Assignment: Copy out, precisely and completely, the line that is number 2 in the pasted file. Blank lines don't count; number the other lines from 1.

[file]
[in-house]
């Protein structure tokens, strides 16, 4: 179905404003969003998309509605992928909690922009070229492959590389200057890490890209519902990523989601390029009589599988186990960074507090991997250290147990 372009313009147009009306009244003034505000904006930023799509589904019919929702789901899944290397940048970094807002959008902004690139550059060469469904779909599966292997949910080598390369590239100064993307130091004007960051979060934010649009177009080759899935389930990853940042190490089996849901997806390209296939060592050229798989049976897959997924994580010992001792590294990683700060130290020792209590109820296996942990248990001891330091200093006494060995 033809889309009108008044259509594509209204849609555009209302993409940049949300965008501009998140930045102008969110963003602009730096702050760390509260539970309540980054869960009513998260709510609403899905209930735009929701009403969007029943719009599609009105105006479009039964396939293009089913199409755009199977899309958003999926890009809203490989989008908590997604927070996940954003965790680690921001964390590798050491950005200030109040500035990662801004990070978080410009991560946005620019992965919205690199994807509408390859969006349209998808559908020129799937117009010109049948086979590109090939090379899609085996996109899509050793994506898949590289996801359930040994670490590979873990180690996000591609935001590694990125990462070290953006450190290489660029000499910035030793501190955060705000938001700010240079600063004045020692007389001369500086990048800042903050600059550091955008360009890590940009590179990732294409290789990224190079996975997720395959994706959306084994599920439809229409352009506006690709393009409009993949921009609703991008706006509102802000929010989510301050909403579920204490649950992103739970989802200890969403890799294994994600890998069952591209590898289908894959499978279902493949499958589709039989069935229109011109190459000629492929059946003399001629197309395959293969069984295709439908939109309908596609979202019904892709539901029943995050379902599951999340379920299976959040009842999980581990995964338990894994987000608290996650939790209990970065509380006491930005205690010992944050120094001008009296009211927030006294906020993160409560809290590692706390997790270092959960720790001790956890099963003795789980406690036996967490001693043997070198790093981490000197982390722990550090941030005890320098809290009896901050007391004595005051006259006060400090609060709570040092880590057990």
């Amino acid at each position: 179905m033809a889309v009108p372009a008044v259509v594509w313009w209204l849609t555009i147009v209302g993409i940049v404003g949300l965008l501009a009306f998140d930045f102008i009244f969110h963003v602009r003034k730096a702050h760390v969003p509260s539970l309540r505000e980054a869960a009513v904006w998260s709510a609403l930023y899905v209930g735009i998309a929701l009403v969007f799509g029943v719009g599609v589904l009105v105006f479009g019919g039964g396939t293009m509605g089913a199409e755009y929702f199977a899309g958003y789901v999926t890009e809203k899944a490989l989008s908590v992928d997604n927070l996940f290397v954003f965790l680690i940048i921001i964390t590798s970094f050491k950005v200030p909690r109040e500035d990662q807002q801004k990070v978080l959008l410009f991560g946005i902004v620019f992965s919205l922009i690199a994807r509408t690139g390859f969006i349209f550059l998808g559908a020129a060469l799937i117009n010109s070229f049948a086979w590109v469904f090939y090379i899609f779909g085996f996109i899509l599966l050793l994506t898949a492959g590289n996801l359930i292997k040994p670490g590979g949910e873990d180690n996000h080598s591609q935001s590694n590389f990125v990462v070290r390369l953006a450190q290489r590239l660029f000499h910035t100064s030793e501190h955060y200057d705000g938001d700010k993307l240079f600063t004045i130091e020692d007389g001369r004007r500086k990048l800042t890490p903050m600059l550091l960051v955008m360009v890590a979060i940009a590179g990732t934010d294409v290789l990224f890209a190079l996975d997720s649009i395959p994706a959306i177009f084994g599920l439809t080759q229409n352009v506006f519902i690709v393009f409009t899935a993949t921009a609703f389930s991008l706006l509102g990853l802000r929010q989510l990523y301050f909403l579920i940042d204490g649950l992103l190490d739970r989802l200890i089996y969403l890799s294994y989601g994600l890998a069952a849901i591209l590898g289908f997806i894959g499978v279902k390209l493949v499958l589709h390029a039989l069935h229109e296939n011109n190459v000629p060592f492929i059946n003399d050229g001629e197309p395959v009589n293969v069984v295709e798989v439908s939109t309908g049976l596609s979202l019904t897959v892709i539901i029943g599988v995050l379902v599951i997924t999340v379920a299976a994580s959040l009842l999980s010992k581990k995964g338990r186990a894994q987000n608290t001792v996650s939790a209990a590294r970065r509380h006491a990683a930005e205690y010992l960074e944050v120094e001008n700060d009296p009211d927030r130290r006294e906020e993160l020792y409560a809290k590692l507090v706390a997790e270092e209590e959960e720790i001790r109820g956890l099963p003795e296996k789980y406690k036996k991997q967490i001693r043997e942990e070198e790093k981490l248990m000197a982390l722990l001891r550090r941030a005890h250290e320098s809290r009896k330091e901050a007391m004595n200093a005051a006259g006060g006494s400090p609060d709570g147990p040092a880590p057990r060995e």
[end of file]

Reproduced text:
């Protein structure tokens, strides 16, 4: 179905404003969003998309509605992928909690922009070229492959590389200057890490890209519902990523989601390029009589599988186990960074507090991997250290147990 372009313009147009009306009244003034505000904006930023799509589904019919929702789901899944290397940048970094807002959008902004690139550059060469469904779909599966292997949910080598390369590239100064993307130091004007960051979060934010649009177009080759899935389930990853940042190490089996849901997806390209296939060592050229798989049976897959997924994580010992001792590294990683700060130290020792209590109820296996942990248990001891330091200093006494060995 033809889309009108008044259509594509209204849609555009209302993409940049949300965008501009998140930045102008969110963003602009730096702050760390509260539970309540980054869960009513998260709510609403899905209930735009929701009403969007029943719009599609009105105006479009039964396939293009089913199409755009199977899309958003999926890009809203490989989008908590997604927070996940954003965790680690921001964390590798050491950005200030109040500035990662801004990070978080410009991560946005620019992965919205690199994807509408390859969006349209998808559908020129799937117009010109049948086979590109090939090379899609085996996109899509050793994506898949590289996801359930040994670490590979873990180690996000591609935001590694990125990462070290953006450190290489660029000499910035030793501190955060705000938001700010240079600063004045020692007389001369500086990048800042903050600059550091955008360009890590940009590179990732294409290789990224190079996975997720395959994706959306084994599920439809229409352009506006690709393009409009993949921009609703991008706006509102802000929010989510301050909403579920204490649950992103739970989802200890969403890799294994994600890998069952591209590898289908894959499978279902493949499958589709039989069935229109011109190459000629492929059946003399001629197309395959293969069984295709439908939109309908596609979202019904892709539901029943995050379902599951999340379920299976959040009842999980581990995964338990894994987000608290996650939790209990970065509380006491930005205690010992944050120094001008009296009211927030006294906020993160409560809290590692706390997790270092959960720790001790956890099963003795789980406690036996967490001693043997070198790093981490000197982390722990550090941030005890320098809290009896901050007391004595005051006259006060400090609060709570040092880590057990």